When Matthews resident, Tony Lombardino, repeatedly appeared in Laurie Horne’s bird supply-store, Backyard Birds (1819 Matthews Township Parkway), the shop owner began to take notice. Tony didn’t ask many questions but knew much about birds, fowl, and wildlife.
As time went on, Laurie realized he seemingly had all the answers. She also learned that he was an avid birder who has lead many bird walks for visitors to the Rockefeller University Field Research Center in Millbrook, NY, and as a docent at the Lab of Ornithology at Cornell University. She asked if he would lead her monthly bird walk group, and, so, the second-Saturday-of-the-month bird walks at (first Squirrel Lake and now) Colonel Francis Beatty Park began. That was more than three years ago.
Today, a dedicated group of between five to twelve individuals regularly join Tony, and, of course, Laurie. Not all are bird aficionados; some are photographers. But, all share a love of the wild, nature, and, of course, birds.
"This is very informative,” said Laurie, “and not just the birds you see in the back yard feeders.” Over the years, the group has seen dozens of seasonal birds, waterfowl and even a bald eagle.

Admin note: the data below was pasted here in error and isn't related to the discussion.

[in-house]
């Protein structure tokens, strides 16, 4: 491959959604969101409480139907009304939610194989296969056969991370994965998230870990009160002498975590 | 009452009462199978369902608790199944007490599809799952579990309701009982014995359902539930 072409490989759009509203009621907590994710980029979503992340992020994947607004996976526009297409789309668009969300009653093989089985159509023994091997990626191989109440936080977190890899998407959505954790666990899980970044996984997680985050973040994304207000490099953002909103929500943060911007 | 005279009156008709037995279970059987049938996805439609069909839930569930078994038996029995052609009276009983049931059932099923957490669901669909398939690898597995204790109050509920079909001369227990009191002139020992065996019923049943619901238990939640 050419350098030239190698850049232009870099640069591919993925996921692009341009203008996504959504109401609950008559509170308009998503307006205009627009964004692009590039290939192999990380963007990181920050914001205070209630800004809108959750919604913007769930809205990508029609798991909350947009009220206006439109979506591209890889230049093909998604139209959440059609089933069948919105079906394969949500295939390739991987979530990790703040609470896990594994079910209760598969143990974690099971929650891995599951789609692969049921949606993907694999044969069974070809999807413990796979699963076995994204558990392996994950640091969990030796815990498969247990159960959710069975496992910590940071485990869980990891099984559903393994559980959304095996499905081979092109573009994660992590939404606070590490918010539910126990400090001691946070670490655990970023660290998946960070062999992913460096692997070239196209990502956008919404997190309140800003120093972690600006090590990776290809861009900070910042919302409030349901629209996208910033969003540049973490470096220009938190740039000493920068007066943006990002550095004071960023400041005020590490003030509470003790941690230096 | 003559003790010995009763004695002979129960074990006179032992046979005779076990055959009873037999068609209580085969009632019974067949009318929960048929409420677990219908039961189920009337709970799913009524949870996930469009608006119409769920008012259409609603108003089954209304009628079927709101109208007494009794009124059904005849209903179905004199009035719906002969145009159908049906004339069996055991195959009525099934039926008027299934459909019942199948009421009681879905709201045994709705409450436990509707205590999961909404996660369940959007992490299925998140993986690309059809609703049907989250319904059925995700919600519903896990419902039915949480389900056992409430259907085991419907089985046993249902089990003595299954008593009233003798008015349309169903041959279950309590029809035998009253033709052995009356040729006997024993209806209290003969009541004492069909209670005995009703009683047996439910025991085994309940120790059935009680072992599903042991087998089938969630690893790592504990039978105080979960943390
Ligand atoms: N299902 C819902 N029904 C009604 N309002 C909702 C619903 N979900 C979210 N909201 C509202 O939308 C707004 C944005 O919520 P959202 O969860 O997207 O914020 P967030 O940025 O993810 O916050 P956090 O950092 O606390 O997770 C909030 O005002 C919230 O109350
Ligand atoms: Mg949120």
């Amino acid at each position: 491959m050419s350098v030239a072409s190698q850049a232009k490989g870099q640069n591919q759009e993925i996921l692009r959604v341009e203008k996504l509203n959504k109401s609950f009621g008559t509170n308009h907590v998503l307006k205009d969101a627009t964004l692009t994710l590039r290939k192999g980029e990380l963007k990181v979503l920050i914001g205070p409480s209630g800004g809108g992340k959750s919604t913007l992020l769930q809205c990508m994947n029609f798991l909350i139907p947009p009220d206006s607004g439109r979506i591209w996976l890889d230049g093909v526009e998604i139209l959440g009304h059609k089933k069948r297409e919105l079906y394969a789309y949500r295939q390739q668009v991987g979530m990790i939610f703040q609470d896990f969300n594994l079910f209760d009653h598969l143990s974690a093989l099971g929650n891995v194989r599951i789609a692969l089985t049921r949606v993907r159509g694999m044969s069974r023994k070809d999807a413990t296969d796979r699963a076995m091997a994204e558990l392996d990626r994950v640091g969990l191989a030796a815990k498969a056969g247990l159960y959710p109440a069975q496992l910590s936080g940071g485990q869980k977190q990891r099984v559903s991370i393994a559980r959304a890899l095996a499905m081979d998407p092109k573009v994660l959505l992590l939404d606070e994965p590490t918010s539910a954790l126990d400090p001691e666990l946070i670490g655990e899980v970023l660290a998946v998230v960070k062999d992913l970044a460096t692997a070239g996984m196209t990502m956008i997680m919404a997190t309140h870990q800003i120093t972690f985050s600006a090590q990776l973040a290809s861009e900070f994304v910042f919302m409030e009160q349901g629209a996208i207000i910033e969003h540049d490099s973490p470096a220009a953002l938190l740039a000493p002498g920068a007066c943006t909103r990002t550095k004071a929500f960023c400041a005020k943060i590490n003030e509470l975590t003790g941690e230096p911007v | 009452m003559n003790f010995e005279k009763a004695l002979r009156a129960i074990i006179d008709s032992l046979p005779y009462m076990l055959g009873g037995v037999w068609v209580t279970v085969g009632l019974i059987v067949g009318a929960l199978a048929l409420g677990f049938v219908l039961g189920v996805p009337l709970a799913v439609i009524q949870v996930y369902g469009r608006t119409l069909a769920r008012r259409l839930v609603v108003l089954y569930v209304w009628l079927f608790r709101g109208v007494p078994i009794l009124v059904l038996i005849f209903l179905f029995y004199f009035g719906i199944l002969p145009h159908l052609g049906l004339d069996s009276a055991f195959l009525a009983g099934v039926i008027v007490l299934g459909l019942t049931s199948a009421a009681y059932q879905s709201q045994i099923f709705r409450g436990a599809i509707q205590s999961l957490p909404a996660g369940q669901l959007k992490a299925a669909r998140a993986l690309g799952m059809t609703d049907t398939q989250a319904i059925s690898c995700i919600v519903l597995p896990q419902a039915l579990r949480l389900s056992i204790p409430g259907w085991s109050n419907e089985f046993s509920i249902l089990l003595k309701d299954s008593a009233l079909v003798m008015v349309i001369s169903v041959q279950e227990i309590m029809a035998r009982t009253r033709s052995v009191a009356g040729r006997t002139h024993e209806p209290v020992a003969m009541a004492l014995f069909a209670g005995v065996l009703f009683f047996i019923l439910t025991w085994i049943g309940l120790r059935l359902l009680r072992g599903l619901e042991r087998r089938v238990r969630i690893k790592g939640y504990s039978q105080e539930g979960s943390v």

On this frigid day, eight people joined Tony to walk the park. Conversation excitedly turned to what birds people had seen recently, and then to the specific birds right near them: Ruby-crowned ringlet (only here in winter), gadwall (duck), song sparrow, chipping sparrow, red-tailed hawk, and brown-headed nuthatch. Each sound and visual spotting produced a flurry of discussion with rapid-fire identification and other ancillary, but related information.
Also present was wildlife biologist and avid birdwatcher, David Crowe, on his first meet-up with the Matthews group. “This is a fun travel hobby,” he said. “You can stay watching birds all year.”
With an education in neurobiology, and experience working on a 12-acre wildlife refuge, Tony learned decades ago about the lifestyle of birds in the wild, how they reproduce, and nearly all the bird songs and calls. (Tony’s original work focused on the song of birds and how their brains produce the sounds). Ornithology remains a deep love and passion.
“When I’m hearing them, I know it’s part of the communication system,” said Tony. “[It’s] what allows them to propagate…and continue to be here….Everything we are seeing and tracking helps us appreciate what’s been here longer [than we have].”
Part of Tony and Laurie’s joint mission is to offer an experience which is both fun and informational. “People don’t realize how easy the bird walks are,” Laurie said. “They think you need hiking boots and dress. [In this case, you] walk from the parking lot to the field and stand watching.” The two picked Colonel Francis Beatty Park for “the terrain and the habitat it offers,” she said.
Tony explained, “There is consistency [in returning to] one area, be in nature, in something that’s deeply resonant for human beings. To be in the natural environment, it’s inherently relaxing. When you know the sounds, you are much more aware of what’s around.”